If no other treatments help nerve pain, explore surgery. Surgery works for some types of nerve pain but not others. Take time to do homework, talk with your doctor, and get a second opinion for a realistic understanding about the surgery's results.
Nerve Surgery Risks
Be cautious before agreeing to surgery for nerve pain. Surgery sometimes works for certain types of nerve pain, such as a pinched nerve caused by a slipped disc. But it's risky and does not work well for some causes of nerve pain.
Carefully research the effectiveness of a suggested surgery. Ask your surgeon for outcomes on patients with problems most like yours. See if your doctor can arrange for you to talk with someone who's had the procedure.
Get a Second Opinion
Before agreeing to any surgery for nerve pain, consider getting a second opinion. Nerve pain is notoriously hard to treat, and surgery has real risks. You should be confident that it's the approach most likely to help. Check your health insurance to see if they will pay for a second opinion.
Some people feel embarrassed to tell their surgeon that they are getting a second opinion. There's no need to be. It's a common practice and experienced surgeons may even suggest that you get one.
If a specific nerve is causing your pain, destroying it surgically could help. In radiofrequency nerve ablation, an electrical current heats up a small area of nerve tissue. This stuns the nerve and reduces pain signals from that area. However, it's often a temporary fix -- the pain can return over time. In most cases, nerve ablation is safe, but it can sometimes damage tissue around the nerve.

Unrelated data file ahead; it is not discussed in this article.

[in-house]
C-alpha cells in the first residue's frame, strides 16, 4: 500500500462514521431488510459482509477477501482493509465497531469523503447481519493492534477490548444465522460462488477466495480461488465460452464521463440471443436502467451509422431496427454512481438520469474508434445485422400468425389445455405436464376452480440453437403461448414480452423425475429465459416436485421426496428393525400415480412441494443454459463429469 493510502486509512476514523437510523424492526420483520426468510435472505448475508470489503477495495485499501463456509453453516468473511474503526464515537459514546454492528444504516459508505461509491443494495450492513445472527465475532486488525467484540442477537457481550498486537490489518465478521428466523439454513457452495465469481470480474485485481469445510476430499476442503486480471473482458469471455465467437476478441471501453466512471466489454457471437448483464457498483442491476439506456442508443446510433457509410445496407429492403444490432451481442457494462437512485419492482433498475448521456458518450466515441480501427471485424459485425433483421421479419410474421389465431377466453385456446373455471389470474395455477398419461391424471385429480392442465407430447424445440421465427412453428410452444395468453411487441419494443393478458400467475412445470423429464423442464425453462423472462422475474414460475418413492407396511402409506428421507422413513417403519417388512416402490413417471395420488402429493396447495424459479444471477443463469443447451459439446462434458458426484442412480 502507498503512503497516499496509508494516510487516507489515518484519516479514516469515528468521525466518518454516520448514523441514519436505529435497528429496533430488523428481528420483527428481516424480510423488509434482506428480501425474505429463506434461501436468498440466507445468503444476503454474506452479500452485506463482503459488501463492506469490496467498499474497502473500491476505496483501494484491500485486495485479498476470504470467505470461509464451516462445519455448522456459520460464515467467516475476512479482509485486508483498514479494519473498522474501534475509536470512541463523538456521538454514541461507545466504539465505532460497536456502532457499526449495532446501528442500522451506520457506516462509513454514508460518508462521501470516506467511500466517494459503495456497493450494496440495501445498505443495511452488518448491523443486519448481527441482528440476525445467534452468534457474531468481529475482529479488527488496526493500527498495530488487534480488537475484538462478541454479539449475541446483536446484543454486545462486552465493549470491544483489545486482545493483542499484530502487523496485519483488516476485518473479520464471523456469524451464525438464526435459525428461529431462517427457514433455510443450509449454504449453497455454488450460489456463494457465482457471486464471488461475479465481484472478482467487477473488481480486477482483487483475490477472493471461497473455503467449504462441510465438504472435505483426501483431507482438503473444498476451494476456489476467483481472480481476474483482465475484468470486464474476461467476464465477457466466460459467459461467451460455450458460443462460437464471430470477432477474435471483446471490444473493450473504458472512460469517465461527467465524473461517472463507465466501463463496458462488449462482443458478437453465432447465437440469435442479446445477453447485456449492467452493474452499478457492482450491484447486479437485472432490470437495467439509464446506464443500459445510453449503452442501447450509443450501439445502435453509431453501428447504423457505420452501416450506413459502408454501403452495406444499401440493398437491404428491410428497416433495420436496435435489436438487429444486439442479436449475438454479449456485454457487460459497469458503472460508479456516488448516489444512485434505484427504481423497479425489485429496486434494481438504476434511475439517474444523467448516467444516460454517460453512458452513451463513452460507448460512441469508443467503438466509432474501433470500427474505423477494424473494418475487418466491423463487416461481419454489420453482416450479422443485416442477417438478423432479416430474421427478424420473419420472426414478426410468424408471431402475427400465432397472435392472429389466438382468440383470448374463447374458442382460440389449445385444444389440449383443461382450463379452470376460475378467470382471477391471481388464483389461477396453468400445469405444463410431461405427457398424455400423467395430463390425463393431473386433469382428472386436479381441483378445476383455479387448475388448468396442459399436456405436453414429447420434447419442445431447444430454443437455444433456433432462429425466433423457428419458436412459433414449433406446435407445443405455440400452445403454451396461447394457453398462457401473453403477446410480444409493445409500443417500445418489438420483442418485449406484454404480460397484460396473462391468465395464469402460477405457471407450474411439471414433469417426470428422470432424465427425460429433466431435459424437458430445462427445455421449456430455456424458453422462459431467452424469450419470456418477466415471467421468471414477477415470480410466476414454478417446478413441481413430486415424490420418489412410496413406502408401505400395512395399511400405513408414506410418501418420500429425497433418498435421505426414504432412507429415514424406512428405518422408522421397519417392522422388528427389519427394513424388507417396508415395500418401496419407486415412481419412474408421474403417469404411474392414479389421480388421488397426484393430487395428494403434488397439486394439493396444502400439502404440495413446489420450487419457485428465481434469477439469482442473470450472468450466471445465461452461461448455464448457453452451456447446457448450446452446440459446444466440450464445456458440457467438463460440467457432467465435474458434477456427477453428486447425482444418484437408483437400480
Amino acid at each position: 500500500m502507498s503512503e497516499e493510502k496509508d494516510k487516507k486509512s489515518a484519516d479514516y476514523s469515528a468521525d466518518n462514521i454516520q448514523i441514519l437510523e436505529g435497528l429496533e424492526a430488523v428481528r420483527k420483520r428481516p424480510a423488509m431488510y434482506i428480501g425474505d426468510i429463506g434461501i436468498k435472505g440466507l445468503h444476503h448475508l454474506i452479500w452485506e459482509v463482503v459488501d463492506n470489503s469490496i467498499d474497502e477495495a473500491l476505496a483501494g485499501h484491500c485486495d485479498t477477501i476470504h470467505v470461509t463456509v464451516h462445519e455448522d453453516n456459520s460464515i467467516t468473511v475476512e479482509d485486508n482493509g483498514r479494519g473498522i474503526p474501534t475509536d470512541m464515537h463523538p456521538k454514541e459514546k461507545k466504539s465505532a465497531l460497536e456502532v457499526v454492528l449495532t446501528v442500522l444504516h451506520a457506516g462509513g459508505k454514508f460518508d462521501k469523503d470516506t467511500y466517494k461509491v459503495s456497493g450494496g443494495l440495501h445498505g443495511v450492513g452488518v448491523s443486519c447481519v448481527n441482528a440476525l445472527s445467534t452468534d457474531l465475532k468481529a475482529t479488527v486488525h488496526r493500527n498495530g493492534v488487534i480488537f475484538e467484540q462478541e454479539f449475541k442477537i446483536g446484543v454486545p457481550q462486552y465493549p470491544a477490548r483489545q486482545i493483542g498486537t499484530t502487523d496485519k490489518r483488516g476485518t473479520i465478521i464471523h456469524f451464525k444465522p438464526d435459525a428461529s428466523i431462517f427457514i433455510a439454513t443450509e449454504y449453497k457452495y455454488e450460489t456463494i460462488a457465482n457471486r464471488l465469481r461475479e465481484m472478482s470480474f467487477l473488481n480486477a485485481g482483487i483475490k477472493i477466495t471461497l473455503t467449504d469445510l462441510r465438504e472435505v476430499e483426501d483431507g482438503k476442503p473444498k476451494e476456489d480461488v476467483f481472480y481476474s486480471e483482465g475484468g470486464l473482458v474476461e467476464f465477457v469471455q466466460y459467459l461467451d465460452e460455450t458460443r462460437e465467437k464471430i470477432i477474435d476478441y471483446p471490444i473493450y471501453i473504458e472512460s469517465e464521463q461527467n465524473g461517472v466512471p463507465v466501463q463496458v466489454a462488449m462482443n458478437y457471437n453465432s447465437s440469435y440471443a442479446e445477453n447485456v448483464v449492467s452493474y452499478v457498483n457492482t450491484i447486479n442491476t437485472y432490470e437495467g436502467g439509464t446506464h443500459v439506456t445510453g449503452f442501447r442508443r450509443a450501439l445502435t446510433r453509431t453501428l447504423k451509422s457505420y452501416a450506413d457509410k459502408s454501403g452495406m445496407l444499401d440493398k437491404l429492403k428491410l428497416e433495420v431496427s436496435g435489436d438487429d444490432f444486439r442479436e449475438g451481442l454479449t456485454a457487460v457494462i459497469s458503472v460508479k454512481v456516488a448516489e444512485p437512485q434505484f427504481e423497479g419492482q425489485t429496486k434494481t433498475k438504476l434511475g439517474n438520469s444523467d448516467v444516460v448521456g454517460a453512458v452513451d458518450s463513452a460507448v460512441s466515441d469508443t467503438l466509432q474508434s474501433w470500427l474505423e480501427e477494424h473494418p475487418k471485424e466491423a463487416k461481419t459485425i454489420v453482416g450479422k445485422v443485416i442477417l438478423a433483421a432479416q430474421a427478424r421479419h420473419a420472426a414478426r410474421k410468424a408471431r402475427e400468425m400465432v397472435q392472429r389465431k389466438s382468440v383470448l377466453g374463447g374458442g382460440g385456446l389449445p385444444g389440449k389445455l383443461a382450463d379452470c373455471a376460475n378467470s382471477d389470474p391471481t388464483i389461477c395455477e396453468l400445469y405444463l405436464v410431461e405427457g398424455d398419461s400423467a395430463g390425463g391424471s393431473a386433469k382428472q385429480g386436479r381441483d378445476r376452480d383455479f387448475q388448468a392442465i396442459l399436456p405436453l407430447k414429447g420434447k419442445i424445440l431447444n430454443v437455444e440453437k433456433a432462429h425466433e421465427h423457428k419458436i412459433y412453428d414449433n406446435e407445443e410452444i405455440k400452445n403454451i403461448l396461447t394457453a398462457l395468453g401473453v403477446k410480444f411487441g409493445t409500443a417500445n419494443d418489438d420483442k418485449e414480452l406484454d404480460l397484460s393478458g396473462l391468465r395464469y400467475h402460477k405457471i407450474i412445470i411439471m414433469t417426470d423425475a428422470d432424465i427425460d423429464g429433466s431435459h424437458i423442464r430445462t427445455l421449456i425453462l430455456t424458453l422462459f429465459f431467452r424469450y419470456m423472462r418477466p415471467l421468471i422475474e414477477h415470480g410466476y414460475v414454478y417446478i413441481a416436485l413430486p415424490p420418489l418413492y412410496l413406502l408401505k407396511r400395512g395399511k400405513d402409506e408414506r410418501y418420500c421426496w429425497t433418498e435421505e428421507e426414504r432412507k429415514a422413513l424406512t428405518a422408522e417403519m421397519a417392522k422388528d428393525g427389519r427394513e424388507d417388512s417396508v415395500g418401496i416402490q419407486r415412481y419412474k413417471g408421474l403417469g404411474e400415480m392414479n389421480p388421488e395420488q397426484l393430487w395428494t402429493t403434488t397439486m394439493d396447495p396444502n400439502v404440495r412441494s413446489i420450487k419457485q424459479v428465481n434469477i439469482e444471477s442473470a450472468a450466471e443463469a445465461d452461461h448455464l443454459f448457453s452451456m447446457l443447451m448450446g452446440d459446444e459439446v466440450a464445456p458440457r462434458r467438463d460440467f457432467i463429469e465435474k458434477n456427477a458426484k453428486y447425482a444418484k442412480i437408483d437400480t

If nothing seems to help your nerve pain, a pain pump might work. It's an implanted device that delivers a pain medication or anesthetic to the spinal fluid surrounding your spinal cord. Keep in mind that pain pumps are usually for people with severe nerve pain that hasn't responded to any other treatment.
Doctors sometimes treat nerve pain by injecting an anesthetic directly around the affected nerve. This helps disrupt the transmission of pain signals to the brain. But nerve blocks typically produce short-term pain relief, not long term. Ask your doctor if a nerve block could help you and how often you can safely get them.
Injections of a painkiller and steroid into the area around your spinal cord may help with certain types of hard-to-treat nerve pain. This approach does have rare, but serious, side effects: Bleeding, infection, nerve injury, and meningitis. Research spinal injections carefully, and talk them over with your doctor to get answers to your concerns before you move forward.